Both parties fight for seat in District 98

Christine Jackson - Democrat - Age: 34 Family: Husband Kenneth Jackson; son Cameron, 9, stepson Tyler, 14; daughter Cecily, 23 months, stepdaughter Laura, 12 Residence: North Charleston Occupation: Policy analyst Education: Master's degree, business a

SUMMERVILLE--The suburban S.C. House District 98 seat presided over by Annette Young for two decades is up for grabs. Both parties have contested races between candidates who have sharp differences with each other.

Two Democrats are wrestling for a nomination in the Republican-dominated Oakbrook-area district where the party sometimes didn't field a candidate against Young, who said in March she would step down. In the Republican primary are two candidates who sit almost side-by-side on Dorchester County Council but don't see eye to eye.

Republican Larry Hargett is campaigning on "restoring representation," saying elected officials owe allegiance to constituents and not special interest groups. He's also in favor of controlled growth.

"I'm more of a smart growth planner. I think we ought to have limited growth with smart planning. We learned back in 2005, 2006 and 2007 that too much growth is not a good thing, especially on schools and infrastructure. My opponent is for more open growth," said Hargett, a county councilman.

He chided Chris Murphy, his Republican opponent, as claiming to be fiscally conservative but voting for fee increases as a County Council member.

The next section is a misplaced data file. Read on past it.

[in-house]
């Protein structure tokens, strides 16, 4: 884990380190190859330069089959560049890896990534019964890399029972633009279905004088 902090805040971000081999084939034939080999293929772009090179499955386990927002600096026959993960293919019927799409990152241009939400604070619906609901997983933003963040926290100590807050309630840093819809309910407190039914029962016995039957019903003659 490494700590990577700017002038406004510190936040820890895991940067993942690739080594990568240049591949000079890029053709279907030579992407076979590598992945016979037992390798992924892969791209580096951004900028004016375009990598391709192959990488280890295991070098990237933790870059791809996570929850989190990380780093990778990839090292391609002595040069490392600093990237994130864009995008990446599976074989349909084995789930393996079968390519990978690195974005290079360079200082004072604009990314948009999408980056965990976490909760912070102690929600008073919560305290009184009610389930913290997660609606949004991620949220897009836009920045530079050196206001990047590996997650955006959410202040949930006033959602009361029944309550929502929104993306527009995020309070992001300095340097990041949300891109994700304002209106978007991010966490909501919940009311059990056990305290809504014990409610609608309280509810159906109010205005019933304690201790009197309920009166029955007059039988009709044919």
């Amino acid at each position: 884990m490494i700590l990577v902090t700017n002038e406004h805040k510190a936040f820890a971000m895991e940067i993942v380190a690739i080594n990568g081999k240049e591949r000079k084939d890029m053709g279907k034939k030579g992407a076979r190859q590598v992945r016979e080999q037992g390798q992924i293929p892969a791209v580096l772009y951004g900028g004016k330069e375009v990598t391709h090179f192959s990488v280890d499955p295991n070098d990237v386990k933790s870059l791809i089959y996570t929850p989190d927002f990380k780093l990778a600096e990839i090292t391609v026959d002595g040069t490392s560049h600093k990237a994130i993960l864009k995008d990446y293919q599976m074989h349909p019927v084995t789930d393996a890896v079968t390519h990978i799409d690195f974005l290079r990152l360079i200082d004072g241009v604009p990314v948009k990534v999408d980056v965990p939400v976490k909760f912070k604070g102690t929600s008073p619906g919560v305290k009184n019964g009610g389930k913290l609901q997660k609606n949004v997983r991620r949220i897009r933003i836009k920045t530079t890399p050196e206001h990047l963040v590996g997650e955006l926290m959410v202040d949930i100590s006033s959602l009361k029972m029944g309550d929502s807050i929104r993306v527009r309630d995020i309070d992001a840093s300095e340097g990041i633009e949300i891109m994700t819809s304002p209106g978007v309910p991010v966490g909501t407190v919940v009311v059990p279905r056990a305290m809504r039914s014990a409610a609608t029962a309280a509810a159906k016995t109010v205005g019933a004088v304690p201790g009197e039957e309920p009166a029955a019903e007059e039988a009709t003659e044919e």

Murphy is campaigning on jobs, improving roads and schools, and public safety.

"When I tell you I'm going to do something, I do it," Murphy said. "I vote my convictions. I don't waffle and flip-flop on issues to suit my personal agenda. I am more fiscally conservative than my opponent, who has advocated repealing the property tax reform act that was the largest tax decrease in state history."

Murphy said council voting records "will show you who is the more fiscally conservative candidate."

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Christine Jackson is campaigning for the Democratic nomination on a platform of supporting local businesses, disallowing state incentives for large corporations, smart growth, budget reform and fixing a "communications gap" between the Statehouse and the people. A policy analyst, she is a relative newcomer to politics. She said the other candidates put party before people.

"I'm more an average person, a working mother. I'm not using this election as a stepping stone to further a political career. I feel I'm more in tune with what the average person in this district is concerned about," she said. "The other candidates will tell you they're against politics as usual, but all I've seen is politics as usual."

Her opponent, county Democratic Party Chairman Steve Yeomans, is campaigning on jobs, improving "the root of our problems" in education failures and fiscal responsibility. He also said he wants to improve communication between the district representative and constituents. The home builder emphasized that he is a conservative Democrat.

"We need to focus our attention on where most of the jobs are and most of the economy is, and that's small business in South Carolina. Government can't create jobs," he said. "What government can do is create the atmosphere for small business to expand."

The party primaries are June 8. The winners will face off Nov. 2 in the general election.